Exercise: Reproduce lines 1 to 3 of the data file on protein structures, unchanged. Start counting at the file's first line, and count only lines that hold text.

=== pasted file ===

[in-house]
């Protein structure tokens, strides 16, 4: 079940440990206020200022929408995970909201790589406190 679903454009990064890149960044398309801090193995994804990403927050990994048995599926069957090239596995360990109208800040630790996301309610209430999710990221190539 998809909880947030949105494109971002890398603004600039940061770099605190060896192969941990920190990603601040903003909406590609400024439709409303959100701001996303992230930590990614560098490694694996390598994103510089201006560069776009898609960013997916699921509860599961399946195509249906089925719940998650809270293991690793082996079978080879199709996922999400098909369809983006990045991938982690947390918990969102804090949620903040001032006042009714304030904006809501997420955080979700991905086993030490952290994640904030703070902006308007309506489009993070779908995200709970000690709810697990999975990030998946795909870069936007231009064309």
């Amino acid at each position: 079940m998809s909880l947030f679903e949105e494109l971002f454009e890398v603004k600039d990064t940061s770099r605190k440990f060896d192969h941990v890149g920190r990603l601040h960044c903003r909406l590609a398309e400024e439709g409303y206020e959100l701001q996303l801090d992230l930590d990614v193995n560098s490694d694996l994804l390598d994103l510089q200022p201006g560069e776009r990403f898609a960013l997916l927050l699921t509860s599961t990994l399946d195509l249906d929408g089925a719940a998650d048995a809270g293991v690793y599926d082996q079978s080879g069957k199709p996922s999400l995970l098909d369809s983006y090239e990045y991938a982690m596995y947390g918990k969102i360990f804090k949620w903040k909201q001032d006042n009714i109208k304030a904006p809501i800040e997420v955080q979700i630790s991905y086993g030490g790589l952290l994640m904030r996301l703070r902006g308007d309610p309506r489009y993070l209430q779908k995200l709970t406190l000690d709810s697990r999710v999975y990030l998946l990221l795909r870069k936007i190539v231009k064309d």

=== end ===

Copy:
[in-house]
């Protein structure tokens, strides 16, 4: 079940440990206020200022929408995970909201790589406190 679903454009990064890149960044398309801090193995994804990403927050990994048995599926069957090239596995360990109208800040630790996301309610209430999710990221190539 998809909880947030949105494109971002890398603004600039940061770099605190060896192969941990920190990603601040903003909406590609400024439709409303959100701001996303992230930590990614560098490694694996390598994103510089201006560069776009898609960013997916699921509860599961399946195509249906089925719940998650809270293991690793082996079978080879199709996922999400098909369809983006990045991938982690947390918990969102804090949620903040001032006042009714304030904006809501997420955080979700991905086993030490952290994640904030703070902006308007309506489009993070779908995200709970000690709810697990999975990030998946795909870069936007231009064309």
């Amino acid at each position: 079940m998809s909880l947030f679903e949105e494109l971002f454009e890398v603004k600039d990064t940061s770099r605190k440990f060896d192969h941990v890149g920190r990603l601040h960044c903003r909406l590609a398309e400024e439709g409303y206020e959100l701001q996303l801090d992230l930590d990614v193995n560098s490694d694996l994804l390598d994103l510089q200022p201006g560069e776009r990403f898609a960013l997916l927050l699921t509860s599961t990994l399946d195509l249906d929408g089925a719940a998650d048995a809270g293991v690793y599926d082996q079978s080879g069957k199709p996922s999400l995970l098909d369809s983006y090239e990045y991938a982690m596995y947390g918990k969102i360990f804090k949620w903040k909201q001032d006042n009714i109208k304030a904006p809501i800040e997420v955080q979700i630790s991905y086993g030490g790589l952290l994640m904030r996301l703070r902006g308007d309610p309506r489009y993070l209430q779908k995200l709970t406190l000690d709810s697990r999710v999975y990030l998946l990221l795909r870069k936007i190539v231009k064309d």